Category Archives: Blog

I need help keeping the Pekaar Encyclopedia up to date!

​Bob Pekaar has retired from updating the Pekaar Encyclopedia. I’d like to keep it updated when new books are released. For that, I’ll need help.

Bob used to purchase all the books and add them himself. He would then donate the books to a piping library, if I’m not mistaken.

I’m hoping I can avoid those costs considering my own (highland) piping is in decline due to the ravages of focal dystonia, and so the purchase of new books isn’t high on my grocery list.

The current list of books can be found here:

You can search the above list by typing “command F” (apple computers) or “ctrl F” (windows computers) to “find” the title of a book you’d like to add to make sure it isn’t already in the database.

If you have a book that isn’t in the Encyclopedia and would like to compile its contents into a spreadsheet, shoot me an email at .

In addition to the book publishing information, separate columns in a spreadsheet should include all available information for

Page Number
Tune Type (see below)
Number of Parts
Time Signature

These are the tune type codes to use in the tune type field:

B = ballad
BS = boat song
BLT = border/lowland tune
DB = breton dance
BM = breton march
CA = caoine
D = dance
DHP = double hornpipe
DR = drum score
DS = drum salute
FT = fiddle tune
FS = folk song
FM = funeral march
GA = gaelic air
GV = gavotte
H = hymn
HD = highland dance
HP = hornpipe
J = jig
L = lament
Lu = lullaby
M = march
Me = measure
Med = medley
MSR = march, stratspey, reel
MJ = march/jig
MP = march/polka
MS = march/strathspey
MT = manuscript
Mz = mazurka
Min = minuet
P = polka
PB = piobaireachd
QS = quick step
R = reel
​RA = retreat air
RM = retreat march
RP = rock & pop
RT = rant
Sal = salute
S = strathspey
SR = strathspey/reel
SA = slow air
SC = scottische
SD = sword dance
SL = slide
SJ = slig jig
SM = slow march
SoA = song/adaptation
SU = suite
T = traditional
TP = tuning phrase
TR = triumphal
W = waltz
Wk = waulking song​

Thank you!​

Those fingers you don’t use

What should you do with the fingers you don’t use to cover the holes on your pipe chanter? The left pinkie and right thumb, unless you’ve switched from the standard top and bottom hands.

After dealing with focal dystonia of the left pinkie finger for over a decade, I have thought of what to do with that darn little finger more than I should. Real quick, focal dystonia is where the signals from your brain to your muscles get distributed in an unintended way resulting in unintended muscle movement. It generally affects those who do a very repetitive motion and often affects the pinkie and ring finger (especially pianists). For me, it meant every time I tried to play an E gracenote by lifting my left ring finger, my left pinkie would contract really hard thereby pinning my ring finger to the chanter.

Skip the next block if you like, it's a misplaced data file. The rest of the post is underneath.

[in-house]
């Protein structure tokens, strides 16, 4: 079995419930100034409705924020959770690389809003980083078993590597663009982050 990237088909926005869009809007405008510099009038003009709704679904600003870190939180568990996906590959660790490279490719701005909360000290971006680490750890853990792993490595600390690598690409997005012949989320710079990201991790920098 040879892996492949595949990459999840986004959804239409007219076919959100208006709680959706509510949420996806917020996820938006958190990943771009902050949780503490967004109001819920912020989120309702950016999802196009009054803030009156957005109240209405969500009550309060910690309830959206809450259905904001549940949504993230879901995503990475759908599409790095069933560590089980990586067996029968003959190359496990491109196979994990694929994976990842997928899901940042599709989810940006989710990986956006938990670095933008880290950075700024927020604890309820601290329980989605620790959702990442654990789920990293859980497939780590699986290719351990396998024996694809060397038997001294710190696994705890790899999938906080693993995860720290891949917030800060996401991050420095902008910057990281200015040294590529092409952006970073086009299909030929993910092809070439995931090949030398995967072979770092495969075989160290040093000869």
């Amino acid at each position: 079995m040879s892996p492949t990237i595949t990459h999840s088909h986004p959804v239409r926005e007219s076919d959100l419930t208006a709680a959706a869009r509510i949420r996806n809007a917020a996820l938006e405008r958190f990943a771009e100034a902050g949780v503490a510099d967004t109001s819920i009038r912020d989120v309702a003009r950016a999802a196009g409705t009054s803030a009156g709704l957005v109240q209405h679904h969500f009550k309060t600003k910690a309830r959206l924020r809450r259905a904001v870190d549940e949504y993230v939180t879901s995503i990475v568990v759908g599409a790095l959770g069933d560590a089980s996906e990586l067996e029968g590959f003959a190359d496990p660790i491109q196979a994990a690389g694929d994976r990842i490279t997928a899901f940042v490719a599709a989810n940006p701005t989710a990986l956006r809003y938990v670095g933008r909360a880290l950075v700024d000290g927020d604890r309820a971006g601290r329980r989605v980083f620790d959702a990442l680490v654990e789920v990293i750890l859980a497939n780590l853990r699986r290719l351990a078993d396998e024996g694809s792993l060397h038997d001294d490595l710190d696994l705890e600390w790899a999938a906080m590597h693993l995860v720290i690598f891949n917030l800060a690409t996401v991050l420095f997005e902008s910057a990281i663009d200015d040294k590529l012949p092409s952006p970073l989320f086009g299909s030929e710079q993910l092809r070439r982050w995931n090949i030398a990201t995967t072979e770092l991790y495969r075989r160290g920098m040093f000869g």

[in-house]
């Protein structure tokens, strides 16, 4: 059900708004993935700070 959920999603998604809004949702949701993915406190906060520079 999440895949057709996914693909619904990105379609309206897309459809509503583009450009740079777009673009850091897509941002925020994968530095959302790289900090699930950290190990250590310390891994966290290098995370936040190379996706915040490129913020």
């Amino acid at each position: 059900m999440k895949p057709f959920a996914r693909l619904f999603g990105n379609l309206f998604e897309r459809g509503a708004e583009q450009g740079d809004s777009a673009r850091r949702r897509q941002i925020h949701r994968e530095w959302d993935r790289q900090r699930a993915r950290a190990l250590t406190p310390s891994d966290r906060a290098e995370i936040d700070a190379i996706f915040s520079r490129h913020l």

This left pinkie problem led to all sorts of issues:

  1. Really bad timing and tempo as I wait for the left ring finger to play the E gracenote, which it often never did.
  2. Really bad steadiness issues as I become self-conscious about the E gracenote with a tendency to have the chanter cut out when I get to an E gracenote.

So what to do with that left pinkie has plagued me and my playing for quite some time.

  1. When I first learned, I kept the pinkie up high at all times. I broke the dystonia once by always forcing it up high but it returned a year or two later and hasn’t left since. Regardless, that turns out to be a poor solution because it keeps tension in that pinkie.
  2. I tried resting the pinkie on the chanter so that it at least could not contract down below the chanter. Problem is, the tension is still there so still no E gracenote. It also gets in the way of the index finger on your right hand trying to fit it between the D and E holes.
  3. I finally gave in and relaxed it in a slight curl below the chanter. This is where it goes when playing bottom hand notes. On top hand notes, it follows the E finger, nice and relaxed free to fall back down below the chanter when needed.

So, now what do you do with the right thumb? I bet you’re thinking, “how can you screw that up?” Well, it’s me you’re talking about so…

  1. Unlike the top hand thumb, the bottom hand thumb should land on the chanter behind your middle finger or so and maybe a little lower,  nice and symmetrical. I started with it on the exact opposite side of the chanter from the front holes. Because the thumb is short, this led to curled bottom hand fingers having to accommodate the thumb’s short reach. It also led to a pronated right forearm (if you pronate all the way your palm would be face down) so that if you were to look down at my arm while I was playing you’d be able to see the top, flat side of my forearm instead of a completely side-on view of the radius bone (thumb side bone). This is bad because it translates to really tight D gracenotes as lifting the finger doesn’t do a whole lot when the knuckle joint is even with, or below, the body of the chanter! I have always struggled with bottom hand grips, e.g. B to C. Also, with the thumb on the exact opposite side of the chanter, you have maximum leverage to squeeze, which is totally unnecessary. Lastly, this was really messing with my birl as my B finger would slip on birls (sounds rather dystonic doesn’t it?) because my pinkie is having to attack the hole at some crazy angle which then pulls the ring finger off also.